There has been a significant surge in the attention and accolade given to technology startup ecosystem in Nigeria. With a vibrant and growing tech sector that cuts across healthcare, agriculture, finance, e-commerce, etc., Nigeria ranks first in African startups. While it can boast of the largest number of startups in the African tech ecosystem, Nigeria lags in other important metrics, with funding being the biggest challenge.
While securities created over tangible assets still hold prominence in lending activities in Nigeria, intangible assets like intellectual property rights (IPRs) are increasingly being given global prominence in asset-based lending activities.
Businesses are turning towards their intangible assets, specifically their intellectual property (IP) to finance their growth and further innovation. Using IP as collateral in a loan agreement or the rights over future cash flows from the IP are options available in IP-backed financing.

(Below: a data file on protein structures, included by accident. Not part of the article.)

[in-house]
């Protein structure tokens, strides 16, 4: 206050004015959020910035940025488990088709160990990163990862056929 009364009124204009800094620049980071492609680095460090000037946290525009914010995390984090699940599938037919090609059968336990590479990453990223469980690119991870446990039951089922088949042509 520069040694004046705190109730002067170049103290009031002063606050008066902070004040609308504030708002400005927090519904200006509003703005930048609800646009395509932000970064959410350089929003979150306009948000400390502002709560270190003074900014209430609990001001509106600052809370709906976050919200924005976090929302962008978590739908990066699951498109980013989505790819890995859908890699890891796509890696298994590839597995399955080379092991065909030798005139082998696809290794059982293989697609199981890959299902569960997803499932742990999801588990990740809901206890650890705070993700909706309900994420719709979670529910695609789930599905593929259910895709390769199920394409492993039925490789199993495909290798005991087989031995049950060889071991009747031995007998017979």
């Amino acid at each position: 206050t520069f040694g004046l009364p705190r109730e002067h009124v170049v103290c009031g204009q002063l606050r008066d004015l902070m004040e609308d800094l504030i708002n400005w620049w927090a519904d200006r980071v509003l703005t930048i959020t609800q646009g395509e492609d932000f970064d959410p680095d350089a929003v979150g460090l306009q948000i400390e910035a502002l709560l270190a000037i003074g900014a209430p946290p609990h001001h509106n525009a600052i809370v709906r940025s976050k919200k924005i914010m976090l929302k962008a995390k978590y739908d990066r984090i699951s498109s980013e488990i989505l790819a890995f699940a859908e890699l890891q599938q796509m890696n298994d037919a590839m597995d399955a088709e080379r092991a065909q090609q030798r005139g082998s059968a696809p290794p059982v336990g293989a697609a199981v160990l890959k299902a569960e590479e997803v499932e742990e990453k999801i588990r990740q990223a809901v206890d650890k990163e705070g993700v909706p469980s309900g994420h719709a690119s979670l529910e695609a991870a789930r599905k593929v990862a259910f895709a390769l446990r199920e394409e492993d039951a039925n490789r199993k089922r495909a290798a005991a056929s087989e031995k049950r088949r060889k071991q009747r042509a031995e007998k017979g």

This article examines the present state of the law on creation, perfection, and enforcement of security interests in IP pursuant to the Secured Transaction in Movable Assets Act (the “Act”, “STMA Act”). It x-rays the context in which the creation of security interests in IP assets can be leveraged upon in Nigeria.
The Secured Transaction in Moveable Assets Act (STMA) of 2017
The STMA Act (pdf) provides a broad framework for creating security interests in moveable assets, enforcing security agreements, perfecting security interests in moveable assets, creating a national collateral registry, and determining the priority of competing interests in secured assets. The overall objective of the Act includes ensuring that micro, small and medium scale enterprises (MSMEs) can use movable assets to create security for debt finance.